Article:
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Encore: In Wake Of War, Former Homeless Vet Found Hope In Treatment

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Encore: In Wake Of War, Former Homeless Vet Found Hope In Treatment

Encore: In Wake Of War, Former Homeless Vet Found Hope In Treatment

Encore: In Wake Of War, Former Homeless Vet Found Hope In Treatment

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When Marine Cpl. Zach Skiles returned from Iraq, he couldn't sleep, hold down a job or pay rent. Earlier this year, he and his father sat down to talk for the first time about his life after the war.

This story originally aired on April 18, 2015, on Weekend Edition. Since then, life has gotten better for Zach Skiles. He has graduated from college — summa cum laude, his father points out — and he now helps other veterans with post-traumatic stress disorder at the Pathway Home, the same program that helped him recover. He will start a doctoral program in clinical psychology in California next fall.

Formerly Homeless Vet And His Dad Remember His Darkest Moments

Formerly Homeless Vet And His Dad Remember His Darkest Moments

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Scott Skiles, 61, and his son Zach Skiles, 32, had never sat down to talk about Zach's life after his deployment to Iraq --until their recent StoryCorps interview. StoryCorps hide caption

toggle caption StoryCorps

Scott Skiles, 61, and his son Zach Skiles, 32, had never sat down to talk about Zach's life after his deployment to Iraq --until their recent StoryCorps interview.

StoryCorps

StoryCorps' Military Voices Initiative records stories from members of the U.S. military who served in Iraq and Afghanistan.

Before Marine Cpl. Zach Skiles left for Iraq in 2003, he shared a quiet moment with his father, Scott Skiles.

"I remember saying to you, 'Every gift that I've been given, I don't have a better one than to get to be your dad,' " Scott tells Zach at a StoryCorps interview in San Francisco. "And I remember you smiling and saying, 'I love you too, Dad.' And then you got out of the car and went to war."

Zach served in Basra, Babylon and Baghdad at the start of the U.S. invasion. But when he came back after his deployment, he wasn't able to hold a job — and ended up homeless.

This Storycorps interview is the first time father and son sat down to talk about life after the war.

"I was pretty sure someone was going to kick down my door, and I was scared to go to sleep," Zach says. "I couldn't sustain employment. I couldn't pay rent and pay for groceries. It all just kind of fell apart, and then I was homeless.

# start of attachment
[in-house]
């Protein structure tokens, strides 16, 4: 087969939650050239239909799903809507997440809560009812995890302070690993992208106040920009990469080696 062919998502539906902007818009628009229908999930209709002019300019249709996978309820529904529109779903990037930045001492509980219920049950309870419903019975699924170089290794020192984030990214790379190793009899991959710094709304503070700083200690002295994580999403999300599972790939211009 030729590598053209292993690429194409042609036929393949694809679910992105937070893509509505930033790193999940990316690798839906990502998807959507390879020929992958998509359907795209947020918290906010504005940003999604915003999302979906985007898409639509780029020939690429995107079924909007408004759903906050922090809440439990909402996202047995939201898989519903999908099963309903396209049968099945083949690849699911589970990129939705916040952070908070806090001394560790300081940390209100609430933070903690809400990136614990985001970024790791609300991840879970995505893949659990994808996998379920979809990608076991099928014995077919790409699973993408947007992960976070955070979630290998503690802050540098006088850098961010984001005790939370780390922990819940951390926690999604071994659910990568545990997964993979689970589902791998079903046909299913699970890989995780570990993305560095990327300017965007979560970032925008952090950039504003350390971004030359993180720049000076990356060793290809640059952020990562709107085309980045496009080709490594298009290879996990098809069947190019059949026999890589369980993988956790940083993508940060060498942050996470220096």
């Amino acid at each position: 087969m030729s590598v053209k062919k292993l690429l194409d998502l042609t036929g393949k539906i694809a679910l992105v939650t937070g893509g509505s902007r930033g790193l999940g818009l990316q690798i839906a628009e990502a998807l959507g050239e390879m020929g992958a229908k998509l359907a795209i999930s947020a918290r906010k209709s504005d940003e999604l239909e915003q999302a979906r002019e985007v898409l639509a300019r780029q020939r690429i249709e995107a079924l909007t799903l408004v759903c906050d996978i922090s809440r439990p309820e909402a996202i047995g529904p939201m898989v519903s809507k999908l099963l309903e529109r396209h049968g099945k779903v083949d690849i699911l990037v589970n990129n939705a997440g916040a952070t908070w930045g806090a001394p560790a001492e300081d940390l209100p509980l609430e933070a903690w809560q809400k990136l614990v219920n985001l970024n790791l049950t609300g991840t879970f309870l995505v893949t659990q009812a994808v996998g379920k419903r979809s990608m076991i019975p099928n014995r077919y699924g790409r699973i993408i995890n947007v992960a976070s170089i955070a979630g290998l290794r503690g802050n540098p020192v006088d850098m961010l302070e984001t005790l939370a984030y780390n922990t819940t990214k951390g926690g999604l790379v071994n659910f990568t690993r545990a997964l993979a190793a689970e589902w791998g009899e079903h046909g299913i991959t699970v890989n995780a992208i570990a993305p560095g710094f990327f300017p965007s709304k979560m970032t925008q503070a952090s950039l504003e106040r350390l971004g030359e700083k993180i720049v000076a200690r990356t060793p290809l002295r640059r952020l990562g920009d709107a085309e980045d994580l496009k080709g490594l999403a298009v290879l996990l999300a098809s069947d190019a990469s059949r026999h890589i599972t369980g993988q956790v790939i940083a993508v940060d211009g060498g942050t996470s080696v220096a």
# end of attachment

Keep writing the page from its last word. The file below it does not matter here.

"The crazy thing is that I didn't think there was anything super-wrong. You know, the nighttime I stayed on coastal trails and hiking trails, and in the daytime I could just pass out at a park."

"There was a time period where I didn't know where you were," his father tells him. "And it is difficult to watch anyone let go of hope, but when it's your son, it's excruciating.

"I remember great relief that you decided to go into inpatient treatment. And I remember one night you getting out of the car to walk back into the treatment building. It was dark and your head was kind of down, and for a moment I could feel the weight you were carrying.

"As I watched you walk into that building I uttered these two words — I don't know if they were some kind of prayer or not, but they just came out — 'My son'. And I was absolutely overcome with grief, and love, and the beginning of hope."

Today, life is better for Zach Skiles. He's graduated from college — summa cum laude, his father points out. He now helps other veterans with PTSD at the Pathway Home, under the same program that helped him recover, and he will start a doctoral program in clinical psychology in California next fall.

"I remember my dad saying this to me and I feel it is so true between you and I: It is your life, so you have the last word," Scott Skiles tells his son. "But then, as your dad, that gives me the second to the last word.

"And the second to the last word is: I believe in you, and I'm on your side."

Produced for Weekend Edition by Andres Caballero.

StoryCorps is a national nonprofit that gives people the chance to interview friends and loved ones about their lives. These conversations are archived at the American Folklife Center at the Library of Congress, allowing participants to leave a legacy for future generations. Learn more, including how to interview someone in your life, at StoryCorps.org.

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